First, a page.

The same dough (you should have some in the fridge wrapped in a moist cloth by now. Just in case). Roll the dough in a large…er, fellow bongs, what’s a good word for lechee? (and NO, it’s not what you think. I’m sorry to disappoint you, boys and girls, but we’re REALLY cooking here. I’m not Gytha Ogg)
Anyway, you know what I mean, just flatten the dough with your palm (and not a rolling pin), and make sure it’s between ½ an inch and an inch thick. Then cut it into rough squares, diamonds, rectangles – whatever’s your favourite shape of the week. Just not circles, okay? That’s a disaster. Then fry them, one by one, over a high flame, dip them in rosh, and let the syrup dry on and cling to the gojas. Some people sprinkle coconut shavings (narkel kora) on them while the rosh is still sticky. Some sprinkle more sugar.
Right. Now I’m in trouble. I really don’t know what chira/chire is in English. I’m not entirely sure there’s a easily recognisable word for it, actually. So, if you figure out what it is, yay, you just got yourself into more cooking.
So, you soak the chira (that’s how I pronounce it, Bangal trait apparently) in just about enough lukewarm water. The chira, and this is important, should not be soggy. It’ll just soften a bit and maybe swell just that much. Now, preferably, you should make it into a paste on what we call a sheel-nora, which is a stone slab and a stone pestle respectively, used to grind spices and make pastes by rolling the pestle over the slab from top to bottom, and putting crushable and grindable stuff in between. Has been known to be used as a weapon of mass destruction, so perhaps it's better if we just stick to the food processor. Just, don't make it into a smooth paste, alright? Leave it at the slightly grainy stage.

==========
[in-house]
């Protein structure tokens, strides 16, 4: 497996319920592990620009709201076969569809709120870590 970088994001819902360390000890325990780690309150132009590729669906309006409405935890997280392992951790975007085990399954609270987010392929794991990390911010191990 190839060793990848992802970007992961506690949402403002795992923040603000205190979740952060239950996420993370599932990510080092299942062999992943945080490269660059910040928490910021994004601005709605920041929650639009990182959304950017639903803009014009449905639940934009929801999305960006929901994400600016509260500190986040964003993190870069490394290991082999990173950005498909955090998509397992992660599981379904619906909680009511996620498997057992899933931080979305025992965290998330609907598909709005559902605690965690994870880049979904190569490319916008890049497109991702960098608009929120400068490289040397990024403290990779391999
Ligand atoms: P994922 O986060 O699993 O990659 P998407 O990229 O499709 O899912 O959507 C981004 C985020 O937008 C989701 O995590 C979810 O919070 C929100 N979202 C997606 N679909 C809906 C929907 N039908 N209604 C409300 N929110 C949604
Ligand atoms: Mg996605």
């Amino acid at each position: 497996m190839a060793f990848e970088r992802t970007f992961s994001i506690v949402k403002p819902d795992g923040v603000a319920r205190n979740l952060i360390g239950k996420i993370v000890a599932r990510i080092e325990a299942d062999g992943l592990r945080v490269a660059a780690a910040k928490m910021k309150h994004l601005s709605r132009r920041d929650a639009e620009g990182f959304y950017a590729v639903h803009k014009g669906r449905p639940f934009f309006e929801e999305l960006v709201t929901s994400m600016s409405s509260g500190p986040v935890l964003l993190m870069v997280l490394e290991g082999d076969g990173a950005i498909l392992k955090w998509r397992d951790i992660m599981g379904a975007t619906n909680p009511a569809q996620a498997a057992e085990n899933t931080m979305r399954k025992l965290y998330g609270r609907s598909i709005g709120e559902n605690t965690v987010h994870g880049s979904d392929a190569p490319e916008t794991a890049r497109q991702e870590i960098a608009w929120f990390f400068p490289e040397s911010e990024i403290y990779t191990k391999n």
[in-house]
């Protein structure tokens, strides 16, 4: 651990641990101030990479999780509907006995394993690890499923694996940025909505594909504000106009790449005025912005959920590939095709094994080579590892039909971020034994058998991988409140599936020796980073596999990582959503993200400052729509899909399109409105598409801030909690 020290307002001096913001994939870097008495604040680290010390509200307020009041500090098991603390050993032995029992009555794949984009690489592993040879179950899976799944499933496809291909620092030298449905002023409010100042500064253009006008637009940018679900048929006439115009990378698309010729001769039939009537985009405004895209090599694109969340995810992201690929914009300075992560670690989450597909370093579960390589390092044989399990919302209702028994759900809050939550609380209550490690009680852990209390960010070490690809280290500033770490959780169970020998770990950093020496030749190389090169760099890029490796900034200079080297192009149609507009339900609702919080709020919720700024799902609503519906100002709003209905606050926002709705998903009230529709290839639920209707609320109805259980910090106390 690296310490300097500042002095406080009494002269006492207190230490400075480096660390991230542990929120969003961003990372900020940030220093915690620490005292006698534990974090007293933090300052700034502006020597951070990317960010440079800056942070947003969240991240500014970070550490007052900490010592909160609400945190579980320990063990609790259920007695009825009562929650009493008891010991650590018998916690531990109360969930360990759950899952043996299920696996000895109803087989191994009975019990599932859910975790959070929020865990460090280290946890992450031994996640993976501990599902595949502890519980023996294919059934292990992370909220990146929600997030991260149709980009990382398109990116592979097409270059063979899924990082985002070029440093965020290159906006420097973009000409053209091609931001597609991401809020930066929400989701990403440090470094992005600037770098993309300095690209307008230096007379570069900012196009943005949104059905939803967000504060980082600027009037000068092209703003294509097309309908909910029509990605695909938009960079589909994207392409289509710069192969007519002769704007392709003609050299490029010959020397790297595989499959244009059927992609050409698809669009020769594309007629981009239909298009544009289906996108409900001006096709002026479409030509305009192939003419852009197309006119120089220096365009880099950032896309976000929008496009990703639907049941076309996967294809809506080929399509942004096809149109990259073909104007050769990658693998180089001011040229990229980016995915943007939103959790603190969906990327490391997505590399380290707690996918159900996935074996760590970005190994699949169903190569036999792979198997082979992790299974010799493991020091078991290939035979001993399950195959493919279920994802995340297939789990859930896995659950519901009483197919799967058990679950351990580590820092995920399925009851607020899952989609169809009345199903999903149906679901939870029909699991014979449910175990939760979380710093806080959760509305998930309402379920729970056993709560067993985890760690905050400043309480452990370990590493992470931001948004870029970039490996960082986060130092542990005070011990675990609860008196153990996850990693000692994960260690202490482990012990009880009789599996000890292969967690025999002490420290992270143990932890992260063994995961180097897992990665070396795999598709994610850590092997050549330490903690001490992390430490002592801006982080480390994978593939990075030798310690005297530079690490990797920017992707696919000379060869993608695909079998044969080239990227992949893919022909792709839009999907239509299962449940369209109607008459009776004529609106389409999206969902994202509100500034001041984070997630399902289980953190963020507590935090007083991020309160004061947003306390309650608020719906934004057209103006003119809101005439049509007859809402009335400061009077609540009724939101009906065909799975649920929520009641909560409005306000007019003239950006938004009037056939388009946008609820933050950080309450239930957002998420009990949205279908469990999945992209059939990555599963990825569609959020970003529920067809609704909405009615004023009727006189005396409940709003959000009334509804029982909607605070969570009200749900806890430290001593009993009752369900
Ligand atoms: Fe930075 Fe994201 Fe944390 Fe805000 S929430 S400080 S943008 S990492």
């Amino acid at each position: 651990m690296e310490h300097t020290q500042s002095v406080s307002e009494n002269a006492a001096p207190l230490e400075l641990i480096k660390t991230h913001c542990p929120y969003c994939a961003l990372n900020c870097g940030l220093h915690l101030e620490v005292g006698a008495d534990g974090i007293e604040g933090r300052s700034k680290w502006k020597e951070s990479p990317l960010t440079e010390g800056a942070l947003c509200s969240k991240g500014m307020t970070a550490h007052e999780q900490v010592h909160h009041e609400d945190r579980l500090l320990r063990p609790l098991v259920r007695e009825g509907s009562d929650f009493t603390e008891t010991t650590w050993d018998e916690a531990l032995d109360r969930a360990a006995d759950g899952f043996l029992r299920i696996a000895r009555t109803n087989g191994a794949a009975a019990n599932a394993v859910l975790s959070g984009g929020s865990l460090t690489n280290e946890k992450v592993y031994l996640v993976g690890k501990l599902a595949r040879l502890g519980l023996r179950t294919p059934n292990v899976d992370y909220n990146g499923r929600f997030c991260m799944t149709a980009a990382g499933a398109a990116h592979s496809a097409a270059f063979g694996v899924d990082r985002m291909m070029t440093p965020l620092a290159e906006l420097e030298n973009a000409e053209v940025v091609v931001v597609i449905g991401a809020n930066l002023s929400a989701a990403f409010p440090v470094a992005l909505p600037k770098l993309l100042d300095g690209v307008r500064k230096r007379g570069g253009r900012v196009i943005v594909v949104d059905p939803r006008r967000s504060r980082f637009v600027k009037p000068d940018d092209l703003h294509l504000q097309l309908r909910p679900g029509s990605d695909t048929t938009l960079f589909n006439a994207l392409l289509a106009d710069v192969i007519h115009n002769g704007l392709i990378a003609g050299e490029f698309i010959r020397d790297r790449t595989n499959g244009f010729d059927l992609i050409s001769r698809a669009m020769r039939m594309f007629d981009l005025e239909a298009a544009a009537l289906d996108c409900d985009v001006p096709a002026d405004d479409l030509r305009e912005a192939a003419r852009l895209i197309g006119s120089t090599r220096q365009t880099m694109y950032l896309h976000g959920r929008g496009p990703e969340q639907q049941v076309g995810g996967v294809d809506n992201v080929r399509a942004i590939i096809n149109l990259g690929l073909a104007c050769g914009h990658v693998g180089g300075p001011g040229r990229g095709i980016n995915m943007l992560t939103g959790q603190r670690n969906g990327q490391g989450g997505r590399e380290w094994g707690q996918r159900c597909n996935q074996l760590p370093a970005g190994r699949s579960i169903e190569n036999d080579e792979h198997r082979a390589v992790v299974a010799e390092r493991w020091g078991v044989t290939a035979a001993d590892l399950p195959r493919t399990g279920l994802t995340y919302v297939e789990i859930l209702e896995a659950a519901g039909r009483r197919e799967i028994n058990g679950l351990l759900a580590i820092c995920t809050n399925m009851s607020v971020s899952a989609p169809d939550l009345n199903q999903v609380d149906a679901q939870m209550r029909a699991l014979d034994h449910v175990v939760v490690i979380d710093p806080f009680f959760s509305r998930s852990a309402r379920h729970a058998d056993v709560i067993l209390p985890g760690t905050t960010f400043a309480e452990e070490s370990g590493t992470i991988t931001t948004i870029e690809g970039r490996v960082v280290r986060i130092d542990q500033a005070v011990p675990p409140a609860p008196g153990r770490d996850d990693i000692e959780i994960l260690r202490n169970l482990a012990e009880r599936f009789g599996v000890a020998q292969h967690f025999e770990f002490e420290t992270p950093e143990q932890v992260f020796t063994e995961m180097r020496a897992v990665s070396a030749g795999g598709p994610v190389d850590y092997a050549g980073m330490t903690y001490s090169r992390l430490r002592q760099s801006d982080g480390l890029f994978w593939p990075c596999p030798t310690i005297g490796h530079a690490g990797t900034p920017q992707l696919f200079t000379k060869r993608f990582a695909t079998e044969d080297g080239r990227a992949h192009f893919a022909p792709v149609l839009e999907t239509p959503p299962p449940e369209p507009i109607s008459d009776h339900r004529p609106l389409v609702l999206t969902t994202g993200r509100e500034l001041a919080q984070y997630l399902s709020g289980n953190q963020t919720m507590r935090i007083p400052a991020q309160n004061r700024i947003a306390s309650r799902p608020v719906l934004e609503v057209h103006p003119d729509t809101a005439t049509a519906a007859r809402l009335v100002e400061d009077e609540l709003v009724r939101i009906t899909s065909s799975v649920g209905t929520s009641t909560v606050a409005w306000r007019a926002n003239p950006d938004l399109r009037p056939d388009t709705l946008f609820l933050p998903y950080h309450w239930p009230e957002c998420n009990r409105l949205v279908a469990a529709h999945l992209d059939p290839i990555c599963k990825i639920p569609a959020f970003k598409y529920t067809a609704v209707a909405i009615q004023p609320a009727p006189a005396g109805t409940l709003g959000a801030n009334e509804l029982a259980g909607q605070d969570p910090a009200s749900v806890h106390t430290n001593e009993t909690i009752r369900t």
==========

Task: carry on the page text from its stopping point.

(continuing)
Now, mix this grainy paste with dry kheer (you may do without the sooji/shuji and toast bit this time, though a fistful of shuji is always advisable), flour, a pinch of baking powder, ground large-cardamom seeds. Make rough ovals from this dough and fry ‘em. You should be the reigning champion of this by now.
The pranhoras stay in the rosh. You don’t pick them off after they’ve had a good soak.
If you’ve done the kheerer chop, this is like, child’s play. Absolutely.
So, hmm…you make the kheer the same way, you make the dough the same way, and then, you do the little trick. You *clears throat* make balls with it, roll each of them into a flat circle (they should be largish) and cut them into half.
Actually, wait, this gets a little complicated. Do it my way. Don’t cut it into half. Make a normal sized flattened thing, put some kheer in the middle, and wrap the sides over the filling to give the thing a triangular shape. The foldings should overlap and be securely glued together with water. But don’t drench!!! Just wet a fingertip (in water) and press the sides closely together. Then put a clove in the intersection (or roughly the middle) of the folded sides. Then fry the lotikas, and dip in the rosh.
Then serve, eat, feed it to your dog, pack and send home and give mum a heart attack. Upto you, love.